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On Aug. 15, the Finance Committee of the District 65 School Board decided to recommend a tentative budget for its fiscal year ending June 30, 2012 (FY ’12) that pegs operating expenses at $104 million and total expenses (including capital expenditures) at $133.6 million. 

On a big-picture basis, the operating budget has “a healthy surplus of about $900,000,” said Kathy Zalewski, comptroller for the District. She said some key assumptions are that the District’s student enrollment will increase by 101 students to 6,674 students (not including Park, Rice and pre-k students), and that the District will add 13 new teaching positions because of higher enrollment, and also add academic support staff and coaches. 

Approving a tentative budget is the first step toward approving a final budget, which must be approved by the end of September. The Board is scheduled to consider the tentative budget on Aug. 22; a public hearing will be held on the budget on Sept. 26; and the Board is scheduled to approve a final budget that same night. 

The Operating Budget

 Operating revenues are projected at $104.9 million, up $2.8 million, or 2.7 percent over the prior year. Operating expenses are projected at $104 million, up $3.4 million or 3.4 percent over the prior year. The tentative budget shows a surplus of $903,049.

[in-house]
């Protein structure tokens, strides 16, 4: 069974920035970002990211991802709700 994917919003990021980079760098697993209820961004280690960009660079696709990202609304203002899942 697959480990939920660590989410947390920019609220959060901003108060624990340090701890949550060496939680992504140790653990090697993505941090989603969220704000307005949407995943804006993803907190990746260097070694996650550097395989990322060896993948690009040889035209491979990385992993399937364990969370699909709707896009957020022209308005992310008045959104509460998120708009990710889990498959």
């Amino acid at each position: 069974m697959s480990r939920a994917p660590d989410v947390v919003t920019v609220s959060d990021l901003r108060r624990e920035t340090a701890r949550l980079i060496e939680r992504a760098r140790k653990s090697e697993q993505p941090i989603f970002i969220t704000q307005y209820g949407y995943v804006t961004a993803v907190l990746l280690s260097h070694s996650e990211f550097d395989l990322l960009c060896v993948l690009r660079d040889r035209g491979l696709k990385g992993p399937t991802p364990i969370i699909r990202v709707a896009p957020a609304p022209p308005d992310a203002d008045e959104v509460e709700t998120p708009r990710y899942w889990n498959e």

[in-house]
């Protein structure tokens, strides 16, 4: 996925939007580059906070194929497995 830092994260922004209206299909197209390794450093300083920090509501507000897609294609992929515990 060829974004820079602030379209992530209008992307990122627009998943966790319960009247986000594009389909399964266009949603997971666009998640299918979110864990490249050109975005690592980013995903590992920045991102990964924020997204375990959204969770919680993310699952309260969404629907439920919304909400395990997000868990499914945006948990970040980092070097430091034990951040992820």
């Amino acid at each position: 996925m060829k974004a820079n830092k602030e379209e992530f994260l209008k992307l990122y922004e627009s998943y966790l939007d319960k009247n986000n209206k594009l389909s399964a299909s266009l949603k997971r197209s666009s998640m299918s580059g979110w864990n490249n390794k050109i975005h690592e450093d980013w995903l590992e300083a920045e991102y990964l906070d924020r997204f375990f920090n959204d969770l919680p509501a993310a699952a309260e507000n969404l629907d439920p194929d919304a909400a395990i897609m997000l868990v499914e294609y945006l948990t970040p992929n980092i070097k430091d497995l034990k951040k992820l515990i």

Revenues: On the revenue side, the District is projecting that the property tax revenues it collects for operations in FY ’12 will be $81.6 million, up $6.5 million, or 8.7 percent, over the prior year. Property taxes make up about 78 percent of the District’s operating expenses. 

The District’s December 2010 levy for property taxes for operations was subject to a tax cap of 2.7 percent.  Ms. Zalewski said the District anticipates it will collect more than that primarily because Cook County calculates the first and second property tax installments differently and the District collects the installments in different fiscal years. In addition, the District allocated to debt service a higher amount of the revenues collected in the Spring installment of 2011 taxes (which falls in FY ’11). This allowed a higher proportion of the fall installment (which falls in FY ’12) to be allocated to operations. 

 State and federal grants, which account for 16 percent of the District’s operating revenues, are expected to be about $17.9 million, about $3.8 million less than last year. About $2.2 million of the decrease is due to the expiration of federal funding under the American Reinvestment and Recovery Act and to a decrease in federal Title I funding, said Mr. Zalewski. She gave a more positive assessment on the District’s likelihood of collecting all “categorical” payments owed by the State, but the District is still budgeting in an anticipated delay in the receipt of those payments.  

Expenses: On the expense side, salaries are pegged at $71.7 million, up 5.3 percent over last year. Employee benefits are projected to increase to $14.7 million, an 8.2 percent increase. The salaries reflect the increases provided for in the labor contracts that expire on June 30, 2012, and the cost of additional personnel, said Ms. Zalewski.  Salaries and benefits, together, account for 82 percent of the District’s operating expenses. 

Finance Committee Comments

In prior meetings, Finance Committee members had considered a draft of the tentative budget and planned how to approach projected deficits for FY’13 and ensuing years. They did not raise any macro questions on Aug. 15.